Goldman Prize Winners, 2021

The Goldman Environmental Prize is the world’s largest and most prestigious annual award for grassroots environmentalists. Many people refer to it as the “green Nobel.” Goldman Prize winners are models of courage, and their stories are powerful and truly inspiring. “The Prize recognizes individuals for sustained and significant efforts to protect and enhance the natural environment, often at great personal risk. Each winner receives a financial award. The Goldman Prize views ‘grassroots’ leaders as those involved in local efforts, where positive change is created through community or citizen participation in the issues that affect them. Through recognizing these individual leaders, the Prize seeks to inspire other ordinary people to take extraordinary actions to protect the natural world.” Over the 32 years that the Prize has been awarded, there have been more than 200 recipients of the prize.

This year’s prize recipients (one from each of the six inhabited continental regions of the world) are:

 

  • Sharon Lavigne—Louisiana, USA: In September 2019, Sharon Lavigne, a special education teacher turned environmental justice advocate, successfully stopped the construction of a US$1.25 billion plastics manufacturing plant alongside the Mississippi River in St. James Parish, Louisiana. Lavigne mobilized grassroots opposition to the project, educated community members, and organized peaceful protests to defend her predominantly African American community. The plant would have generated one million pounds of liquid hazardous waste annually, in a region already contending with known carcinogens and toxic air pollution. (Support: RISE St. James, Stop Formosa Plastics, and Louisiana Bucket Brigade)
  • Liz Chicaje Churay—PeruIn January of 2018, as a result of the efforts of Liz Chicaje Churay and her partners, the Peruvian government created Yaguas National Park. Comparable in size to Yellowstone National Park, the new park protects more than two million acres of Amazon rainforest in the northeastern region of Loreto. Its creation is a key step in conserving the country’s biodiversity—safeguarding thousands of rare and unique wildlife species and conserving carbon-rich peatlands—and protecting Indigenous peoples. (Support: Instituto del Bien Comun and Amazon conservation organizations)
  • Kimiko Hirata—JapanAfter the Fukushima Daiichi nuclear disaster of 2011, Japan was forced to move away from nuclear power and, in its place, embraced coal as a major energy source. Over the past several years, Kimiko Hirata’s grassroots campaign led to the cancellation of 13 coal power plants (7GW or 7,030MW) in Japan. These coal plants would have released more than 1.6 billion tons of CO2 over their lifetimes. The carbon impact of Hirata’s activism is the equivalent of taking 7.5 million passenger cars off the road every year for 40 years. (Support: Kiko Network, Japan Beyond Coal, and 350.org)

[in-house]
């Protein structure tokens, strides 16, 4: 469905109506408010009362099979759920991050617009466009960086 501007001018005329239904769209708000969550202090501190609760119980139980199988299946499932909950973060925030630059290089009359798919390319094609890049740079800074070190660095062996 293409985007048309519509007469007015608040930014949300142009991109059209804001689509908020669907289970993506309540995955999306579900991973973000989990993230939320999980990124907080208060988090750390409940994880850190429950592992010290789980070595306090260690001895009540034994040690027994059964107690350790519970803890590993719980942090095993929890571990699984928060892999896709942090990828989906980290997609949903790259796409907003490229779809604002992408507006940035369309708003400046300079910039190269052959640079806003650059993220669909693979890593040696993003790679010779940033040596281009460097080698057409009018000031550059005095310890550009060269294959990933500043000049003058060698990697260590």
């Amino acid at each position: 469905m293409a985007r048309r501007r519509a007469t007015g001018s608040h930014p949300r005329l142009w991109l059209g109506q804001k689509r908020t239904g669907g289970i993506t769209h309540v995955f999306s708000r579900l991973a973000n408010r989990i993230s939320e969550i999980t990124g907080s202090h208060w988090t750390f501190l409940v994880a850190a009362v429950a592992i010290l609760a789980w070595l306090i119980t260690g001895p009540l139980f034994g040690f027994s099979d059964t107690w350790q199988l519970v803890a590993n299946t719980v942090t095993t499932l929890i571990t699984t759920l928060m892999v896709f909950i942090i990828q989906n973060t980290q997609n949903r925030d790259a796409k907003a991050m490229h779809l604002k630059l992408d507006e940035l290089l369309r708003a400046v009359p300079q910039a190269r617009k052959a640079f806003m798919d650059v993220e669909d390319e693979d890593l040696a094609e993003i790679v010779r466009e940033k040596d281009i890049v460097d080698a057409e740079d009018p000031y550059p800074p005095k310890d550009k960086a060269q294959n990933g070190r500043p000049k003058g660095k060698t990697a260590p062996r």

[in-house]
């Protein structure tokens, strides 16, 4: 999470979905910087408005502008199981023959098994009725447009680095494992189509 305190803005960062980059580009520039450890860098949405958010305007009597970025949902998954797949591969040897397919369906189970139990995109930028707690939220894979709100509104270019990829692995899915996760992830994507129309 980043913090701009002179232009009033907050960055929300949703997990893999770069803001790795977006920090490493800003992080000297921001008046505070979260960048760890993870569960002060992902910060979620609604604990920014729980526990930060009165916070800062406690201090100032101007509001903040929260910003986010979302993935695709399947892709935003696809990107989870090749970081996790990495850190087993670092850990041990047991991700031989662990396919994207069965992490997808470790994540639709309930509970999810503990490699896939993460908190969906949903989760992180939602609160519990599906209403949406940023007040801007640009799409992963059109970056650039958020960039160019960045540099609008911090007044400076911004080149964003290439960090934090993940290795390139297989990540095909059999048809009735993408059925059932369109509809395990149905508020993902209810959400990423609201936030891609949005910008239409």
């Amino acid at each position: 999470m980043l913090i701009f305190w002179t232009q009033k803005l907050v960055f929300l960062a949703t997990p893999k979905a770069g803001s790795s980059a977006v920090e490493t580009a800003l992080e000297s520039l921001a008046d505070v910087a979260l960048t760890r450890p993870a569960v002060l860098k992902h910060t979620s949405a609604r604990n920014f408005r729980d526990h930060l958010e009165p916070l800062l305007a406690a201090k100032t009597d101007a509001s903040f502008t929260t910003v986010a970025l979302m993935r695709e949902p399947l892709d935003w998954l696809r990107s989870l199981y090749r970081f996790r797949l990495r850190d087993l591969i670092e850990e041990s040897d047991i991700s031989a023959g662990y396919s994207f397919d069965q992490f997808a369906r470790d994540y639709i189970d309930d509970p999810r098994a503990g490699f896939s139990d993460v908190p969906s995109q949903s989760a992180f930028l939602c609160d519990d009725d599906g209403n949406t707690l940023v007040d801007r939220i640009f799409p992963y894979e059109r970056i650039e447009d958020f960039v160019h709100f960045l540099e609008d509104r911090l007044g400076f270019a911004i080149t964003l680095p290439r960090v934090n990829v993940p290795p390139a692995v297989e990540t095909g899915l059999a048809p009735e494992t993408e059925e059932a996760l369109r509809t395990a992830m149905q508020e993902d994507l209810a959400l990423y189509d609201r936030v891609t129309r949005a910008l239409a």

• Thai Van Nguyen—VietnamThai Van Nguyen founded Save Vietnam’s Wildlife, which rescued 1,540 pangolins from the illegal wildlife trade between 2014 and 2020. Nguyen also established Vietnam’s first anti-poaching unit, which, since 2018, has destroyed 9,701 animal traps, dismantled 775 illegal camps, confiscated 78 guns, and arrested 558 people for poaching, leading to a significant decline in illegal activities in Pu Mat National Park. Pangolins are the world’s most heavily trafficked mammal despite an international trade ban. Heavy demand for their meat, scales, and blood threatens pangolins with extinction; all eight pangolin species are on the IUCN Red List. (Support: Save Vietnam’s Wildlife, WildAid, and Pangolin Crisis Fund)
  • Gloria Majiga-Kamoto—MalawiConcerned about the environmental harm caused by mounting plastic pollution in Malawi, Gloria Majiga-Kamoto fought the plastics industry and galvanized a grassroots movement in support of a national ban on thin plastics, a type of single-use plastic. As a result of her dedicated campaigning, in July 2019, Malawi’s High Court upheld the ban on the production, importation, distribution, and use of thin plastics. This is the first Prize for Malawi. (Support: Break Free From Plastic, GAIA Zero Waste World, and Lilongwe Wildlife Trust)
  • Maida Bilal—Bosnia and HerzegovinaMaida Bilal led a group of women from her village in a 503-day blockade of heavy equipment that resulted in the cancellation of permits for two proposed dams on the Kruščica River in December 2018. The Balkans are home to the last free-flowing rivers in Europe. However, a massive hydropower boom in the region threatens to irreversibly damage thousands of miles of pristine rivers. This is the first Prize for Bosnia and Herzegovina. (Support: RiverWatch, Patagonia, EuroNatur, and EKO BISTRO)

Click on each recipient’s name to read a longer profile—or watch a brief video—about their remarkable efforts and achievements.

Here’s the video about Sharon Lavigne:

 

Posts on Goldman Prize winners from previous years:

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June 16, 2021

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